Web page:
Hugo Chavez, Angel Falls And The Name Game
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Hugo Chavez has caught Western academia's renaming bug, turning his ire upon the world's most fortuitously perfect geographic name:

President Hugo Chavez said Sunday that the world's tallest waterfall has been called Angel Falls too long and should revert to its original indigenous name instead of commemorating the U.S. pilot who spotted it in 1933.

He called for renaming the Venezuelan falls Kerepakupai-Meru, saying during his weekly television program that Indians had a name for the majestic waterfall long before adventurer Jimmie Angel flew over it.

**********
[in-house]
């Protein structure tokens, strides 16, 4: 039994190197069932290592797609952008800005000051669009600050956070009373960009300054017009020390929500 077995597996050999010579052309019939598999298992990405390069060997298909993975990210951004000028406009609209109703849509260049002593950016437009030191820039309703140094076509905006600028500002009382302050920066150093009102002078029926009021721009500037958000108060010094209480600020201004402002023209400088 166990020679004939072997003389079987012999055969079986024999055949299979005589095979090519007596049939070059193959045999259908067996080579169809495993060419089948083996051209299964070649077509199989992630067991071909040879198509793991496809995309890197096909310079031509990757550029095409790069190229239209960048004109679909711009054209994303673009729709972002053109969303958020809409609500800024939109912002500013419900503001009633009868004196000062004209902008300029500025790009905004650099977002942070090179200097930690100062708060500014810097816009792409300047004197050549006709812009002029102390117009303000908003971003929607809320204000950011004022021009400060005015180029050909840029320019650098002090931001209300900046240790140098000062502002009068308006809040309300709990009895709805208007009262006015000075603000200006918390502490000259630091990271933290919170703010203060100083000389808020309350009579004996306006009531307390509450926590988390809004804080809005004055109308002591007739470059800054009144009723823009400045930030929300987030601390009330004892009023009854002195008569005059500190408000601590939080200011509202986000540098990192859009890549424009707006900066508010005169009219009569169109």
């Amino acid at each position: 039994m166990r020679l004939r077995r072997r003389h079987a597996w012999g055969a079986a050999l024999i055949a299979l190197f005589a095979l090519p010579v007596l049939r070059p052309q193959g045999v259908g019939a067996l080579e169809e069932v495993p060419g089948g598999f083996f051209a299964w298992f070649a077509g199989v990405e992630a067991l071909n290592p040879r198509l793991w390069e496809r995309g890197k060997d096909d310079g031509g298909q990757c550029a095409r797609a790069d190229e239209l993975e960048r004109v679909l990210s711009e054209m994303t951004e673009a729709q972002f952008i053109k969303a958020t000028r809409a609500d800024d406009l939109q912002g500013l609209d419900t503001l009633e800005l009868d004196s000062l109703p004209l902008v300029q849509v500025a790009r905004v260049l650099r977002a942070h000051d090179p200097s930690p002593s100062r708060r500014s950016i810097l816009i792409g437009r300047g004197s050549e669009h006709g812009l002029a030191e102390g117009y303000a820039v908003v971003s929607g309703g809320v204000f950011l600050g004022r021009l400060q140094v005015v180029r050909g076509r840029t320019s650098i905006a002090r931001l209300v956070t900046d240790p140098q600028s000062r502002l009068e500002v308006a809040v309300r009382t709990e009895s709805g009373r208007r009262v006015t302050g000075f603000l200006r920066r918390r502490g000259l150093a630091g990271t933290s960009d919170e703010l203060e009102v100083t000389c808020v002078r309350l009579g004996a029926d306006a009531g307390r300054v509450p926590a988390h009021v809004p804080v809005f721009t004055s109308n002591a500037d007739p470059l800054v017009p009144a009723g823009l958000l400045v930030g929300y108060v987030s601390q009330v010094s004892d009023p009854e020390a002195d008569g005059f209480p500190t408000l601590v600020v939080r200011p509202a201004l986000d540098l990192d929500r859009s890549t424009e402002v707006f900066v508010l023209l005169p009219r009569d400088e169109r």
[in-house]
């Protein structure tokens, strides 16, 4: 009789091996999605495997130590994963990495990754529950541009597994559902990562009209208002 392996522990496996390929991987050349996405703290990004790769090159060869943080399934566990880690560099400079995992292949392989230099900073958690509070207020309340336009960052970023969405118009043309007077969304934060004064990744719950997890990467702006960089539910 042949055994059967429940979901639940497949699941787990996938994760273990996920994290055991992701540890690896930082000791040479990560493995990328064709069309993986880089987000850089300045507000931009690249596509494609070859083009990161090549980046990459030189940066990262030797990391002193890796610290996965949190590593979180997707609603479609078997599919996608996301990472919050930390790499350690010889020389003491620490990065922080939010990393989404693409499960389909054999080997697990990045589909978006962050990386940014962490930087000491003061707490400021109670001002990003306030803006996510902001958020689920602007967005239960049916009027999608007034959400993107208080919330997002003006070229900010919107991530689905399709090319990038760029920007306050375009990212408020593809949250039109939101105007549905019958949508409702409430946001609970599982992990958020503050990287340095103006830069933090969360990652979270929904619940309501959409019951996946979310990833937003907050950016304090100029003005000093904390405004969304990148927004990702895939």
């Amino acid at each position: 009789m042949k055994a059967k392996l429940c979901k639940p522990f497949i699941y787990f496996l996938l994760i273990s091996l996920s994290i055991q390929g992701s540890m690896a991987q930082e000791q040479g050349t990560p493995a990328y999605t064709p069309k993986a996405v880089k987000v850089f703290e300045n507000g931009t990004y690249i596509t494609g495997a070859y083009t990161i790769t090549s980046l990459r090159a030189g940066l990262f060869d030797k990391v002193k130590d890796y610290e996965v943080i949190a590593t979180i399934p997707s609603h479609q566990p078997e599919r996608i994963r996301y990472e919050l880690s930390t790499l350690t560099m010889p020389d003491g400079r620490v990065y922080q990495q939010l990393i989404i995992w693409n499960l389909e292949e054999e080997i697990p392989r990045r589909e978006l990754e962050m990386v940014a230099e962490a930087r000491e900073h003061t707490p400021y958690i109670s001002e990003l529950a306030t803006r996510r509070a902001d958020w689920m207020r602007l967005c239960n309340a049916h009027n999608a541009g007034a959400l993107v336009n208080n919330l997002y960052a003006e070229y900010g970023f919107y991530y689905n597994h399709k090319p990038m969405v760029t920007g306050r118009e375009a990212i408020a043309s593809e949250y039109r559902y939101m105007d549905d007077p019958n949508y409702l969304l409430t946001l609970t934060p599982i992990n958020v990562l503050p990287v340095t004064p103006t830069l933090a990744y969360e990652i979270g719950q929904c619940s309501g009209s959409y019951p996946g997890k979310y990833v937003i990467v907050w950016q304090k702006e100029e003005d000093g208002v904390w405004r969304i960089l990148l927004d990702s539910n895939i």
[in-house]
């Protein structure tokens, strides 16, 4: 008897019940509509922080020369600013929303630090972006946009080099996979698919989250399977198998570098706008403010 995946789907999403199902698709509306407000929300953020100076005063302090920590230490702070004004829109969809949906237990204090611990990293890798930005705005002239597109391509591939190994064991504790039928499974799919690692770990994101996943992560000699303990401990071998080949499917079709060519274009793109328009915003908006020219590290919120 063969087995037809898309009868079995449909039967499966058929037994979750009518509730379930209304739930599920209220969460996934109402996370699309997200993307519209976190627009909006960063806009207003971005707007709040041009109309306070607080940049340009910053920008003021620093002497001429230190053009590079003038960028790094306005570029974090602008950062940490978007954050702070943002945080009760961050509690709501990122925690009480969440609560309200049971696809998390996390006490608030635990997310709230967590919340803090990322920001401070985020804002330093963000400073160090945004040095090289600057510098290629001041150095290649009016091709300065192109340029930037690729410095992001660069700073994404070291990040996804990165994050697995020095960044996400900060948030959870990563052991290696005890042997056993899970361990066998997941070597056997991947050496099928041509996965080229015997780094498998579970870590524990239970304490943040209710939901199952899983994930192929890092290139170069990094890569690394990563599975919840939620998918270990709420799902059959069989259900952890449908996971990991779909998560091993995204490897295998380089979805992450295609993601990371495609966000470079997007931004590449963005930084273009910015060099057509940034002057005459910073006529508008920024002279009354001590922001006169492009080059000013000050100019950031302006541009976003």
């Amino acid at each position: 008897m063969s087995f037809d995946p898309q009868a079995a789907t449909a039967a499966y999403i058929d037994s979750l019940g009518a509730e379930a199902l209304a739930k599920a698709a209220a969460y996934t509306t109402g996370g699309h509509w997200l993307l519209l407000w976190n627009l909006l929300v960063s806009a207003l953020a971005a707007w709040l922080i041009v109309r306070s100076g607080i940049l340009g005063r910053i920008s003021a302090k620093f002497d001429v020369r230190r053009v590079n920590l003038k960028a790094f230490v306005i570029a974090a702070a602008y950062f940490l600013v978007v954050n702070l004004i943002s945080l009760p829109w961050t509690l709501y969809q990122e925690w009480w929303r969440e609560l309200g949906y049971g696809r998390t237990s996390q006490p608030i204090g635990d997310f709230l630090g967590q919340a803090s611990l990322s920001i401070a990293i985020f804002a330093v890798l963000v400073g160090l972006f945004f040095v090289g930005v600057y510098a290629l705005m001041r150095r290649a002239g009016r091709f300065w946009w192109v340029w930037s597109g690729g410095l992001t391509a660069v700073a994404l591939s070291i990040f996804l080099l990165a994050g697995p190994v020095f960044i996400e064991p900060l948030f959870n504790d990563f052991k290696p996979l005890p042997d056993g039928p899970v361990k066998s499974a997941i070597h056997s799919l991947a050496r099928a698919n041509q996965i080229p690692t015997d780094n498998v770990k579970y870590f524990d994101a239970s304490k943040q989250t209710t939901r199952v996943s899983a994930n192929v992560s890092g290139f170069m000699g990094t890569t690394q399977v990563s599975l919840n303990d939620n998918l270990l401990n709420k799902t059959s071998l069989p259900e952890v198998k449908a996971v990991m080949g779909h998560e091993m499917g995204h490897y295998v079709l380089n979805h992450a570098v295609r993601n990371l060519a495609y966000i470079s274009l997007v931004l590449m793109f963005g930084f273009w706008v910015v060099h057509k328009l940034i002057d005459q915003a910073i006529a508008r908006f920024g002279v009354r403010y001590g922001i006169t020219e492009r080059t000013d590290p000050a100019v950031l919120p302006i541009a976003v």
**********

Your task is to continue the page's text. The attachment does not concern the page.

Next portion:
How can Venezuelans could accept the idea that "the highest waterfall in the world was discovered by a man who came from the United States in a plane?" Chavez asked. "We should change that name, right? With all respect to that man who came, who saw it."

Of course, most indigenous names are hard to spell and hard to remember:

He initially said the name should be Churun-Meru, but then corrected himself after receiving a note from his daughter Maria pointing out that the Pemon Indian name of the waterfall is Kerepakupai-Meru.

But, that's the point, isn't it? Being hard to remember means more chances to look down your noses at commoners who can't remember Kerepakupai-Meru.
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